Wednesday, November 17, 2010

Professor John’s Hoboken Real Estate and Culture Dialogue

Here is a new column from Professor John Bredin who in addition to teaching as a professor, and now moonlighting as a real estate agent, also hosts a community talk show at the Symposia Book store. I hope this is the beginning of a periodic column here at the Hoboken Journal from the perspective of a man who sees the cultural value in living in the Mile Square.

Professor John’s Hoboken Real Estate and Culture Dialogue

As a freshly-minted real estate agent (sadly, college teaching doesn’t pay the bills) with a focus on high-end properties in Hoboken, my goal is to craft a holistic approach to the profession by caring as much about the community with a focus on the aesthetic, social, and cultural treasures that enrich our neighborhood as the beautiful features of homes in the Mile Square City.

In his 2000 book Bowling Alone: The Collapse and Revival of American Community, Harvard professor Robert Putnam says the mental health of a community is best measured not by the number of friends you have, but by how many people you can have a brief chat with on the sidewalk heading home after work. By this standard, Hoboken must be one of the happiest places on earth! Washington Street, Hoboken’s main drag (recently voted one of the 10 best streets in the nation by the American Planning Association), has the feel of a classic Italian piazza: a great democratic mingling space the Romans referred to as “the commons;” where you founded the identity of your life in communion with fellow citizens.

A bohemian jam session in the Monroe Arts Center, during last week's Hoboken Artist Studio Tour.

A relaxing stroll down Washington Street, taking in the wonders of its historic architecture, also brings the magic possibility of a social encounter. As an English Professor, I have a particular interest in human dialogue. Martin Buber, the great theologian and author of I and Thou, has taught me something about the sacredness of authentic dialogue; a process enhanced whenever I remember what the psychologist Carl Rogers said about the importance of deep listening and acceptance of people. So, a simple walk down Washington Street to pick up a ripe avocado for dinner, for example might lead to an unexpected moment of connection with another person (even if just a friendly wave) that would be unheard of in the more alienated suburbs….or even in NYC. Yes, there is a touch of Mayberry in Hoboken: which is one reason why we love it!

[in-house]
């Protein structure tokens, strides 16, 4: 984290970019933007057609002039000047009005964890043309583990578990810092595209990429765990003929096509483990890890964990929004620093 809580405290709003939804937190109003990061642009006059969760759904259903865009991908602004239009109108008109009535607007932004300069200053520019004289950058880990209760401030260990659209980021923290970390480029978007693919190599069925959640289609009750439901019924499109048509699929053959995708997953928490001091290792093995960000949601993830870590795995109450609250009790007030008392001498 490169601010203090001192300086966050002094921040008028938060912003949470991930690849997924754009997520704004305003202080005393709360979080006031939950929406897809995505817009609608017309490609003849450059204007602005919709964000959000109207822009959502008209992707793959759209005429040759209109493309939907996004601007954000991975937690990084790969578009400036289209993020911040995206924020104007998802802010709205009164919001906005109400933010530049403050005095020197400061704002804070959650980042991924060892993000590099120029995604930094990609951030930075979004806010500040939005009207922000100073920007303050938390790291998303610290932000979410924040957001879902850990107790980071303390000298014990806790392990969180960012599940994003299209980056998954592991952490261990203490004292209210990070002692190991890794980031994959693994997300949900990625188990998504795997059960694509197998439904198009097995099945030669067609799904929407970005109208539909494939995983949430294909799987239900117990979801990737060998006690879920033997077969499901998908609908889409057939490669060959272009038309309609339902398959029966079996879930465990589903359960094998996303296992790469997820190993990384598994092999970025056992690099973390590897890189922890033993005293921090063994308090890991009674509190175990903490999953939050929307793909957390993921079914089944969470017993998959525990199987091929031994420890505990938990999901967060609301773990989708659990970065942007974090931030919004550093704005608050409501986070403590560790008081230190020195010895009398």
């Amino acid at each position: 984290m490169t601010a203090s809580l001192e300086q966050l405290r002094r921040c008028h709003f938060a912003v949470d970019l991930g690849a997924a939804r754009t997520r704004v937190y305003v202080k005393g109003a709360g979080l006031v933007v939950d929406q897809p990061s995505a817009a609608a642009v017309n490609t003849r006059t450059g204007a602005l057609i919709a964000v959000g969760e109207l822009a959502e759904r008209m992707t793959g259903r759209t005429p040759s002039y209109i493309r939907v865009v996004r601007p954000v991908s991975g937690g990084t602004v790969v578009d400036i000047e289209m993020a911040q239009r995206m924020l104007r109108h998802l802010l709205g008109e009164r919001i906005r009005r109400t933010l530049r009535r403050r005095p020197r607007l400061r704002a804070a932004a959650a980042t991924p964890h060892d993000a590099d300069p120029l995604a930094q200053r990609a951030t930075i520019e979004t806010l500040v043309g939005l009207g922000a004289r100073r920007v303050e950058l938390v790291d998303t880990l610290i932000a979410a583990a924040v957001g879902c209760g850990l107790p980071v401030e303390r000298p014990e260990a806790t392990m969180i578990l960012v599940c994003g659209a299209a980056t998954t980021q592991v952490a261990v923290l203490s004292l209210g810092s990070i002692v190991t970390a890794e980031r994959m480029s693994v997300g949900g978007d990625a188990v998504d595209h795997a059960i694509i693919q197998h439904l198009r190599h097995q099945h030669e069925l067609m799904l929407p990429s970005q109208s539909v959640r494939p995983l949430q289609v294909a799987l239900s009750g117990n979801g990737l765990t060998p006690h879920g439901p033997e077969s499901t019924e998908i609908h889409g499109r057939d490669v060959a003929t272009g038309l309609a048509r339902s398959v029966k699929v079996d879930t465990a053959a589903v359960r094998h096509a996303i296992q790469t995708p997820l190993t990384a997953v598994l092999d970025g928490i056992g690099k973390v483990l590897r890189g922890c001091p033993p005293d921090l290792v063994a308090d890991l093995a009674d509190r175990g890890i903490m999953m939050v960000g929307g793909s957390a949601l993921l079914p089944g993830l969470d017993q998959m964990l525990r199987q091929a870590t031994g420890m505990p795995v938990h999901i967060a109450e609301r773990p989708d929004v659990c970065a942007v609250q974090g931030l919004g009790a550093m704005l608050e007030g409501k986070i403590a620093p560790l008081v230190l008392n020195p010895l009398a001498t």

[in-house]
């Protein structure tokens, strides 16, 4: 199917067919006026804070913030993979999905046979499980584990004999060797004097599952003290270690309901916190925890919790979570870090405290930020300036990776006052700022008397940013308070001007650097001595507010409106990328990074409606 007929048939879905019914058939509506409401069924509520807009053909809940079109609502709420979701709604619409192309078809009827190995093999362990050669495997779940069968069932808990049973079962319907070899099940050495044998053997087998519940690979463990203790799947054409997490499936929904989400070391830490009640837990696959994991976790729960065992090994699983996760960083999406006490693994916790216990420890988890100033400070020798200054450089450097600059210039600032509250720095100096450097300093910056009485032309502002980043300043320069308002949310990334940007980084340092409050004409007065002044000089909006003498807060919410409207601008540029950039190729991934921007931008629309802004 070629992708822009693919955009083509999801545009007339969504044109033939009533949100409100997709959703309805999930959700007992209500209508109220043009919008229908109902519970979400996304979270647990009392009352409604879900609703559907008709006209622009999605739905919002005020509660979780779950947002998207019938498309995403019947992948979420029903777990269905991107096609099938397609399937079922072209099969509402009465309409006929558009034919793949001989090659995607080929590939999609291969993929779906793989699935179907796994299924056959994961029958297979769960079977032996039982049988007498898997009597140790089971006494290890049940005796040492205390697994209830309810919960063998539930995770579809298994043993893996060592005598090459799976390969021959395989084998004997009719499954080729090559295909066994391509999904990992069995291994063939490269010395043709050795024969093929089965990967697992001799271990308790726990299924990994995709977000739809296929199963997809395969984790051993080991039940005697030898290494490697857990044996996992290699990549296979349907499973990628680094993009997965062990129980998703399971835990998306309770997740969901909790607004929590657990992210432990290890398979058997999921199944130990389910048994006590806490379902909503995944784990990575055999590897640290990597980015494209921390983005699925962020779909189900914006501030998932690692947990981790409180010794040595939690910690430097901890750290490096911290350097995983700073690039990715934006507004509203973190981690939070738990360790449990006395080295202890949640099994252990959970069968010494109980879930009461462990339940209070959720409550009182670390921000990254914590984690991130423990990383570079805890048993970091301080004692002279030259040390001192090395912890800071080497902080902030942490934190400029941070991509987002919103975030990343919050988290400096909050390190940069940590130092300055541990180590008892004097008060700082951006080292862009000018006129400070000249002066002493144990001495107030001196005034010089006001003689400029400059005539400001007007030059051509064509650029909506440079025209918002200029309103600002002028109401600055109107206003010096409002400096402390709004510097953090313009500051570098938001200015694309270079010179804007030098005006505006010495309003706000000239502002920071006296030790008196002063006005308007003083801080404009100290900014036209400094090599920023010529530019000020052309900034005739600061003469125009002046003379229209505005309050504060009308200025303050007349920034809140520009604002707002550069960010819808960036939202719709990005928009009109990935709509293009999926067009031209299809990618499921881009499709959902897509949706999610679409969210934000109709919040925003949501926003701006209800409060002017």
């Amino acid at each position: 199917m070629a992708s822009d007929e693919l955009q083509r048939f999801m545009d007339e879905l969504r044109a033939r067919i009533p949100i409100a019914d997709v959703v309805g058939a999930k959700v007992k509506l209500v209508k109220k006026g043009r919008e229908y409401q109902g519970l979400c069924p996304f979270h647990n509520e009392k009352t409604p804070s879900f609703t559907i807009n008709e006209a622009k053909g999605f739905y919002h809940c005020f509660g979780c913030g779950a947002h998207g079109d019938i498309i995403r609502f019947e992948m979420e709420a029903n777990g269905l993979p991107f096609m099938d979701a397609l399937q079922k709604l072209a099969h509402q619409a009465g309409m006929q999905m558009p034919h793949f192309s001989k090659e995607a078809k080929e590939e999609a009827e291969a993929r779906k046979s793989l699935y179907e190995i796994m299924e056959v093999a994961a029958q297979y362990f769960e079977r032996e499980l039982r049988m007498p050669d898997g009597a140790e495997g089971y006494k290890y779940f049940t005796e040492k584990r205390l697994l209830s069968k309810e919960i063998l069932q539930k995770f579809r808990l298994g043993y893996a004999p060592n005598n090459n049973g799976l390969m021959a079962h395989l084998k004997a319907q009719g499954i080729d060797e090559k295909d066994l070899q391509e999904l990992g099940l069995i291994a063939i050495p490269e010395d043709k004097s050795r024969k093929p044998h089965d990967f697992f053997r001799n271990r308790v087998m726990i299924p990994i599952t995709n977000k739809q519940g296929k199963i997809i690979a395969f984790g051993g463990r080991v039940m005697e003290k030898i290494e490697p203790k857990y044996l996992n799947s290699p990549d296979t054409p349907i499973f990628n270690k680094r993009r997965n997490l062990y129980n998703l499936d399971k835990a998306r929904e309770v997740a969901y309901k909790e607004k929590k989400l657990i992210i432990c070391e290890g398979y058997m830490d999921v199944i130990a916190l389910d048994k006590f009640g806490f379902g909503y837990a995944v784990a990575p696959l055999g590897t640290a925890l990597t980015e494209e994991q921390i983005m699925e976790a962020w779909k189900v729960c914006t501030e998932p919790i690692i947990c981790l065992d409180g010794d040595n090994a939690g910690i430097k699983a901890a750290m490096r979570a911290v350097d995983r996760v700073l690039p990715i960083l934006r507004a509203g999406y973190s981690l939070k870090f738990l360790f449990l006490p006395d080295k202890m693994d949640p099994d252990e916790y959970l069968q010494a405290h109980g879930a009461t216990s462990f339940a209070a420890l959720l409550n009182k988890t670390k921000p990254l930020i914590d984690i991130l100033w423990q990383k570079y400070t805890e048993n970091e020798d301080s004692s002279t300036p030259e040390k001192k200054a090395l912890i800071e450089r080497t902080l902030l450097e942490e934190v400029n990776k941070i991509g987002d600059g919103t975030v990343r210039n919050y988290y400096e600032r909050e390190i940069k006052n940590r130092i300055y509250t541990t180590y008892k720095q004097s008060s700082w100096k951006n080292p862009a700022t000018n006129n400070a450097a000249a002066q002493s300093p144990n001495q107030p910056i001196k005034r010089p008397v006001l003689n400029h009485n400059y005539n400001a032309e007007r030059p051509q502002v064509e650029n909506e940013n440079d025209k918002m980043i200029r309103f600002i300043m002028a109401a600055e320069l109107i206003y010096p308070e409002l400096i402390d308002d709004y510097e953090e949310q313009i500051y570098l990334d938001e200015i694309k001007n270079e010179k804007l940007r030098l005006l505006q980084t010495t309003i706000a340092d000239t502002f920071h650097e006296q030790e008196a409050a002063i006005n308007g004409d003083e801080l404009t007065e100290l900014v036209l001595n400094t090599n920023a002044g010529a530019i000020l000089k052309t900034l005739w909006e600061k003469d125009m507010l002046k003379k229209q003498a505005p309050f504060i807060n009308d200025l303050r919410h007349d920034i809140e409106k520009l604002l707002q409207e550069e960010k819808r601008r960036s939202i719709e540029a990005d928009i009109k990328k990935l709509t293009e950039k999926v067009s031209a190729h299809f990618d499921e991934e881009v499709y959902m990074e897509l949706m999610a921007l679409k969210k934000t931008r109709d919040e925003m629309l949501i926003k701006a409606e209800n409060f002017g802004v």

As for the arts, I find it just as enchanting to behold the marvelous details of a Garden Street Brownstone as a funky, kaleidoscopic collage on the Hoboken Art Studio Tour. Just as my pulse never fails to quicken at the wondrous sight of the oversized, B and W still of Marlon Brando from On the Waterfront, hanging in the arched brick courtyard outside the Hoboken Museum. In the first Hollywood film shot entirely on location, Elia Kazan chose Hoboken for its authentic sense of place,a quality it still enjoys. Glancing at this iconic cinematic image, I’m reminded that I must be moving forward in my own quest to be a “contenda”, i.e. to enjoy a life filled with purpose and meaning—simply by living in such a cool city as Hoboken!

I’d like this column to open up a collaborative space to celebrate the current wonders of Hoboken….and to ponder ways of improving it. For me, that would include expanding its arts infrastructure to feature more gallery spaces, and to create more venues for theatre, dance, and independent cinema. I chose to hang my license at Halliburton Homes on First Street because of its intelligent, aesthetic and evolved nature: the same qualities I seek to expand in the world through my teaching. It’s the furthest thing from a real estate “chop shop” that you could imagine. Halliburton also happens to be the first LEED (Leadership in Energy and Environmental Design) certified retail real estate broker in the United States.

One glance at the spectacular photographs in our office, taken by Cindy Halliburton, of an atmospheric old barn in Woodstock, NY where the recycled wood for our desks was harvested from, tells you all you need to know about the integrity of this company. These are photographs even Alfred Stiglitz (a former friend of Picasso’s, and Hobokenite, he lived at 500 Hudson Street, who put photography in the same “high art” league as paintings and sculpture) would’ve approved of.

Moving forward, as a dialogic project, I’d like to invite your reflections (or stories) on the unique qualities that make Hoboken one of the best places to live in America. Releasing your imagination, feel free to send an idea about how to make it better too. Real estate questions are also welcome. My e-mail is john@halliburtonhomes.
-John Bredin

Here are some photos of interest that tie into the theme of John's piece he submitted for inclusion:

Elvis is right outside the building!!! Interesting characters add a carnivalesque flair to Hoboken's already vibrant street life.

Garden Street Enchantment!

Amidst bookstore closings throughout Hudson County, Symposia remains a blessed source of intellectual (and social) nourishment.

Hoboken's place in cinema history was established when On the Waterfront, starring Marlon Brando, was shot here in 1954. What future films will be made here, by the "contenda's" in our midst?

Because of Hoboken's own Alfred Stiglitz, photography is now considered a fine art. Current, and future, art innovators may walk among us now in the Mile Square City.

This wintry dreamscape from Woodstock, NY was captured by the photographic art of Cindy Halliburton. To reduce its carbon footprint, Halliburton Homes had its desks made out of recycled wood from this barn.